How will the rise of Virtual Production methods affect the post-production process?
In many cases it will turn the post schedule on its head. It won’t necessarily always be more work if you are comparing this to a typical green screen shoot on a stage. A typical post schedule normally means you spend 90% of your time and effort after the shoot in post. In some cases with virtual production, you could argue that you need to flip that schedule on its head. Taking the time scheduled from post to pre-production with the aim to capture more in camera on the day of the shoot.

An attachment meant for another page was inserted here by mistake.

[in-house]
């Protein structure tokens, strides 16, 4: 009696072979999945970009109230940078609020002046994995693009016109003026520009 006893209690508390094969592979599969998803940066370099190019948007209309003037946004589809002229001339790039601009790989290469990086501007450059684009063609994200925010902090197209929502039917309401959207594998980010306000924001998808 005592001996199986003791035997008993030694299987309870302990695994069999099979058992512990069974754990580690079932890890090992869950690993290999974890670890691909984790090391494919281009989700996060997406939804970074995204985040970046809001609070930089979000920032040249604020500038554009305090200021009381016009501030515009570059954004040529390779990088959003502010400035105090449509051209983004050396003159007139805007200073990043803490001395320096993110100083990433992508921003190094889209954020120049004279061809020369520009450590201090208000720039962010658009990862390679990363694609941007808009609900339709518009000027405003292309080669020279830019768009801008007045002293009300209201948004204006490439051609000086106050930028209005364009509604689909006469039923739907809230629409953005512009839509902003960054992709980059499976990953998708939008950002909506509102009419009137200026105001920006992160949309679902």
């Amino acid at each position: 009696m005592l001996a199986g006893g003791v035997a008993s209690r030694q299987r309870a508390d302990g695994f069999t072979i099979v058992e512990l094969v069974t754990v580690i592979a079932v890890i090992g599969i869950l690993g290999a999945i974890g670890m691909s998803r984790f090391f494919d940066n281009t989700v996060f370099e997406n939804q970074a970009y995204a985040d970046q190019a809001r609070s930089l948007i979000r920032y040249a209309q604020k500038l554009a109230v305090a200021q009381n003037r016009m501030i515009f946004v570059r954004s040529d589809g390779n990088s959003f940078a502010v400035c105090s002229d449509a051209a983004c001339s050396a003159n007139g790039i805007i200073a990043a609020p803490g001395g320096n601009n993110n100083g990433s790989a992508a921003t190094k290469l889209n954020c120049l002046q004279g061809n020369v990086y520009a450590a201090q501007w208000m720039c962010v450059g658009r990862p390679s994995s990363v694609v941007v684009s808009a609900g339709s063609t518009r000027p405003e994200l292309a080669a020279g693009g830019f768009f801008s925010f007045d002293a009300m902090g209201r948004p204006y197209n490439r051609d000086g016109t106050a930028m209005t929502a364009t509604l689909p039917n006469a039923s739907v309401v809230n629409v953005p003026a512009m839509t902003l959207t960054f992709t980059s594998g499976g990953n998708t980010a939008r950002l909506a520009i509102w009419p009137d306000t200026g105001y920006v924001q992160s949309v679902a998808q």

Some of the results from VP shoots are really impressive especially when coupled with in camera set builds and practical effects. Many of us now are familiar with how the Mandalorian series was captured using tracking software coupled with Realtime game engine technology to create the impressive environments. Even if you go full Mandalorian or opt for a more of a static backdrop from a live action plate the LED panels can still make for an impressive setup. In many cases there are often a level of enhancements to be done in post to make the shots feel 100% real, it’s quite common to have to adjust the depth and contrast levels on a shot to shot basis. Even if you do replace a background from the LED wall the overall results will typically look better than a traditional greenscreen setup. As the scene will have the correct lighting and reflections from the images in the scene.